Audra McDonald is renowned for her soaring, operatic soprano and perfect diction, which can bring audiences to tears when she’s singing “Climb Ev’ry Mountain” or win laughs when she and Tonight Show host Jimmy Fallon sing the answers to inane Yahoo questions.
In her latest Broadway star turn, the five-time Tony Award winner puts a new spin on her immense vocal gifts as Billie Holiday in the Broadway premiere of Lanie Robertson’s Lady Day at Emerson’s Bar and Grill.
Taking the stage in a strapless white gown at Circle in the Square Theatre, which has been transformed into a 1950s nightclub, McDonald captures Holiday’s charismatic stage presence and quirky, sometimes guttural enunciation. Backed by a jazz trio, she performs 14 songs and seduces the audience with tales from the iconic singer’s life and career. It’s a mammoth role, made even more fascinating by the need for McDonald to leave all traces of herself at the stage door.
“I’ve had to throw my voice completely out the window,” she affirms with a rueful laugh. “If I’m speaking like Billie Holiday and then start to sing like Audra, it doesn’t make sense. There’s the Baltimore accent [to master] as well as her vocal stylings. Ditching my own speaking and singing voice on a nightly basis — as well as being the only person talking for an hour and a half — is the biggest challenge I’ve ever had.”
Though she recalls listening to Holiday’s records as a child with her late father, McDonald admits she didn’t always feel an affinity for the tragic figure behind the music. Among the revelations in Lady Day: Born to a teenage mother and an absent father, Billie Holiday was raped at 10, jailed for prostitution at 13, fell in love with a series of abusive men, jailed again in 1947 for heroin possession, and died of cirrhosis and heart disease at age 44 in 1959, four months after the play is set.
“I remember being afraid of her,” McDonald says of Holiday. “I don’t want to say I was judgmental, but I vaguely understood that she was a lady who did drugs, got beat up a lot, and died young. Once I got this role I really started to study her, and now I love her. She was such a complicated and misunderstood woman, so deep and flawed and beautiful. Embodying her every night, I feel like I get to be her defender.”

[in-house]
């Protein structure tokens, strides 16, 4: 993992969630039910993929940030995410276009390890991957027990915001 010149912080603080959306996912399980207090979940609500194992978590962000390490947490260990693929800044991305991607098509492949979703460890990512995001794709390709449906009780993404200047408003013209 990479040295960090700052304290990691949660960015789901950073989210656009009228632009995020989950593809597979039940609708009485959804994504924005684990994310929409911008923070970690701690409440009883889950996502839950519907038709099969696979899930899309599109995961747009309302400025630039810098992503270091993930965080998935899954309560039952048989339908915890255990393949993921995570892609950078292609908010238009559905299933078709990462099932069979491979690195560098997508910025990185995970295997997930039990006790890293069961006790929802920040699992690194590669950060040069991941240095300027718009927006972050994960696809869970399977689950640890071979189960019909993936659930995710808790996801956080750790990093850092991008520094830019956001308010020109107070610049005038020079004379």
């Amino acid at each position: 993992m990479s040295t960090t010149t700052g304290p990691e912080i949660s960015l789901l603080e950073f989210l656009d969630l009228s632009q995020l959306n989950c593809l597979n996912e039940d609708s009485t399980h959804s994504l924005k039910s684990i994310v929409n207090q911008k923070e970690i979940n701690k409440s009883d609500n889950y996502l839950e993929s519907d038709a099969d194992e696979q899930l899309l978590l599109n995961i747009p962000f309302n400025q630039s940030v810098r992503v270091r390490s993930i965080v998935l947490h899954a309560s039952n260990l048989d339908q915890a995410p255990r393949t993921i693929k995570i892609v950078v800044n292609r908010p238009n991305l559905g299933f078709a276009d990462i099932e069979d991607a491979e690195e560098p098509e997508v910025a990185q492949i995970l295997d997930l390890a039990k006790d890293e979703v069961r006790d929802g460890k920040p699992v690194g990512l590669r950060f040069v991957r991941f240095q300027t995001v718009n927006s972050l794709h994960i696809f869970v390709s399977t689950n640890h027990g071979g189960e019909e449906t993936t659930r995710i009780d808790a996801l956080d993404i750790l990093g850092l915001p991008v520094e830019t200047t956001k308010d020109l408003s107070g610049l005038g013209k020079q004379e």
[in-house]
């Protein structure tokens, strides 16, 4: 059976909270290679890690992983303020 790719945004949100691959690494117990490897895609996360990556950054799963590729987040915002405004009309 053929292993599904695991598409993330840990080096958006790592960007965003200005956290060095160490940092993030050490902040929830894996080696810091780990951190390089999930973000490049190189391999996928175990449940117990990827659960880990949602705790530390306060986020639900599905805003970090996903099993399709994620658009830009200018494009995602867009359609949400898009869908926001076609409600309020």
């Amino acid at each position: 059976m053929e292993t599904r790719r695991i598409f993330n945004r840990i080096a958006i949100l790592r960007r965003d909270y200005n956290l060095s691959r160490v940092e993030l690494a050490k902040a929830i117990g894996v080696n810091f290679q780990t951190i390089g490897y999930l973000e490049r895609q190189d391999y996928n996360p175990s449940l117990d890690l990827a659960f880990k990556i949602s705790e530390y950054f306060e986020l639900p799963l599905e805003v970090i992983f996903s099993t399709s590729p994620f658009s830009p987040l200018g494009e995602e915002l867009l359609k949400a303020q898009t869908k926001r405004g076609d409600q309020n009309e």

Given Holiday’s Dickensian early life, it’s a wonder she achieved as much as she did, from introducing the still-astonishing antilynching anthem “Strange Fruit” and touring the South with Artie Shaw’s band to her indelible recordings and sold-out 1947 Carnegie Hall concert. Frank Sinatra cited her as his single greatest musical influence. Notes McDonald, “For her to have ascended to the heights that she did is no small miracle.”
The 43-year-old actress is tackling Lady Day at a particularly busy time for her family. Her husband, actor Will Swenson, recently opened to critical acclaim as Inspector Javert in the latest Broadway revival of Les Misérables. The couple met in 2007 when they shared the Broadway stage in 110 in the Shade, married in October 2012, and live in New York’s Westchester County with her 13-year-old daughter, Zoe (named after McDonald’s Master Class costar Zoe Caldwell), and his sons, 13-year-old Bridger and 10-year-old Sawyer.